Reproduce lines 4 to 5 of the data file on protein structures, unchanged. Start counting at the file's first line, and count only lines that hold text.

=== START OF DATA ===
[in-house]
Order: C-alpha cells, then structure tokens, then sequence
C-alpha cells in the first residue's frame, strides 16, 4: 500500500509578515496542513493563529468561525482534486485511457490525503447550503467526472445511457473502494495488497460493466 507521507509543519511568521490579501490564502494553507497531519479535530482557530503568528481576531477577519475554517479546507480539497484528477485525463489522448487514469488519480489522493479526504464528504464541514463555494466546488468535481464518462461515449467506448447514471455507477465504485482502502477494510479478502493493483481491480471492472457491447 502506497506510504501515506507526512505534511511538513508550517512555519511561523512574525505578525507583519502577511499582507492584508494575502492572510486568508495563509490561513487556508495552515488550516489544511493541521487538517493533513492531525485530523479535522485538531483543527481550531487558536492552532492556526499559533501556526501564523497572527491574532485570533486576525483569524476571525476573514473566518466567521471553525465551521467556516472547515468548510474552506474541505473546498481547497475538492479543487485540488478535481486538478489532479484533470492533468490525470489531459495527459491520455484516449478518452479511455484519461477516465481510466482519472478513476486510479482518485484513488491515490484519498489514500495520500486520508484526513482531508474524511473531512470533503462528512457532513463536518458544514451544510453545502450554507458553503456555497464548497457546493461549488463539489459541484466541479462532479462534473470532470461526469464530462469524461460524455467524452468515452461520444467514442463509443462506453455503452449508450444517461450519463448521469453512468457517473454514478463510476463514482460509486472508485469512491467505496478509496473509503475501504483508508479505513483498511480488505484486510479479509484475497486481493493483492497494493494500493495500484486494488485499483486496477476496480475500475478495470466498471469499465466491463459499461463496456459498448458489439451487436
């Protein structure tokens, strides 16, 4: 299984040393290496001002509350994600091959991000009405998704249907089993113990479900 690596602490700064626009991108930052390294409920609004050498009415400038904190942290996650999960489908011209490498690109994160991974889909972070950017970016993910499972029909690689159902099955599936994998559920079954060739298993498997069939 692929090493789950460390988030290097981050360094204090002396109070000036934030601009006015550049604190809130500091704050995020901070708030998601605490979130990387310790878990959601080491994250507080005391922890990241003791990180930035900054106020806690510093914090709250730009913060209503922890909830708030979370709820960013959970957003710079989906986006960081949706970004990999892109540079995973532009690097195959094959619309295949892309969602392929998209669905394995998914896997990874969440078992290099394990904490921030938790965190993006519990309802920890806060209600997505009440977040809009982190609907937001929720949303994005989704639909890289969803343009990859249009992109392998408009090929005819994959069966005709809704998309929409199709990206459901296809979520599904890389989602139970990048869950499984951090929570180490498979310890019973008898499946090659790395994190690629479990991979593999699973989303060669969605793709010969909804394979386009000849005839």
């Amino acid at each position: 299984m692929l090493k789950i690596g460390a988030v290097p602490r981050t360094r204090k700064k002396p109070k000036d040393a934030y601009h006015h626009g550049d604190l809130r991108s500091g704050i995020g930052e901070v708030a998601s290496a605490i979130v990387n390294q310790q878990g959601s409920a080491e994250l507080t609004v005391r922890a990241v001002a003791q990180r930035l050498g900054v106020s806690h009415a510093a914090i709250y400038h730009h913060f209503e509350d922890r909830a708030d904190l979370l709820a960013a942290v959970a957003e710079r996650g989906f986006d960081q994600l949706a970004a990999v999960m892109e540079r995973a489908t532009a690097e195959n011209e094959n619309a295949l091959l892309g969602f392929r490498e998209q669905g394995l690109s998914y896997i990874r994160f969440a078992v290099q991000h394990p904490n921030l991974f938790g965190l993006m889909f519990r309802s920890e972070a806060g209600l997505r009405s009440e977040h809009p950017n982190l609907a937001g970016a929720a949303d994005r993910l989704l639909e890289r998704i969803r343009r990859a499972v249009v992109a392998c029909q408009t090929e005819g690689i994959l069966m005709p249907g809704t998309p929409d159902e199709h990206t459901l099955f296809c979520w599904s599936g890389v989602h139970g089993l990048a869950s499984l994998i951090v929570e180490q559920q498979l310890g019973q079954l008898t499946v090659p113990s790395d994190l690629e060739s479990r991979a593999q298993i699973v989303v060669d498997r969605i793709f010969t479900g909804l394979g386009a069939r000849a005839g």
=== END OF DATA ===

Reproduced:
């Protein structure tokens, strides 16, 4: 299984040393290496001002509350994600091959991000009405998704249907089993113990479900 690596602490700064626009991108930052390294409920609004050498009415400038904190942290996650999960489908011209490498690109994160991974889909972070950017970016993910499972029909690689159902099955599936994998559920079954060739298993498997069939 692929090493789950460390988030290097981050360094204090002396109070000036934030601009006015550049604190809130500091704050995020901070708030998601605490979130990387310790878990959601080491994250507080005391922890990241003791990180930035900054106020806690510093914090709250730009913060209503922890909830708030979370709820960013959970957003710079989906986006960081949706970004990999892109540079995973532009690097195959094959619309295949892309969602392929998209669905394995998914896997990874969440078992290099394990904490921030938790965190993006519990309802920890806060209600997505009440977040809009982190609907937001929720949303994005989704639909890289969803343009990859249009992109392998408009090929005819994959069966005709809704998309929409199709990206459901296809979520599904890389989602139970990048869950499984951090929570180490498979310890019973008898499946090659790395994190690629479990991979593999699973989303060669969605793709010969909804394979386009000849005839």
């Amino acid at each position: 299984m692929l090493k789950i690596g460390a988030v290097p602490r981050t360094r204090k700064k002396p109070k000036d040393a934030y601009h006015h626009g550049d604190l809130r991108s500091g704050i995020g930052e901070v708030a998601s290496a605490i979130v990387n390294q310790q878990g959601s409920a080491e994250l507080t609004v005391r922890a990241v001002a003791q990180r930035l050498g900054v106020s806690h009415a510093a914090i709250y400038h730009h913060f209503e509350d922890r909830a708030d904190l979370l709820a960013a942290v959970a957003e710079r996650g989906f986006d960081q994600l949706a970004a990999v999960m892109e540079r995973a489908t532009a690097e195959n011209e094959n619309a295949l091959l892309g969602f392929r490498e998209q669905g394995l690109s998914y896997i990874r994160f969440a078992v290099q991000h394990p904490n921030l991974f938790g965190l993006m889909f519990r309802s920890e972070a806060g209600l997505r009405s009440e977040h809009p950017n982190l609907a937001g970016a929720a949303d994005r993910l989704l639909e890289r998704i969803r343009r990859a499972v249009v992109a392998c029909q408009t090929e005819g690689i994959l069966m005709p249907g809704t998309p929409d159902e199709h990206t459901l099955f296809c979520w599904s599936g890389v989602h139970g089993l990048a869950s499984l994998i951090v929570e180490q559920q498979l310890g019973q079954l008898t499946v090659p113990s790395d994190l690629e060739s479990r991979a593999q298993i699973v989303v060669d498997r969605i793709f010969t479900g909804l394979g386009a069939r000849a005839g």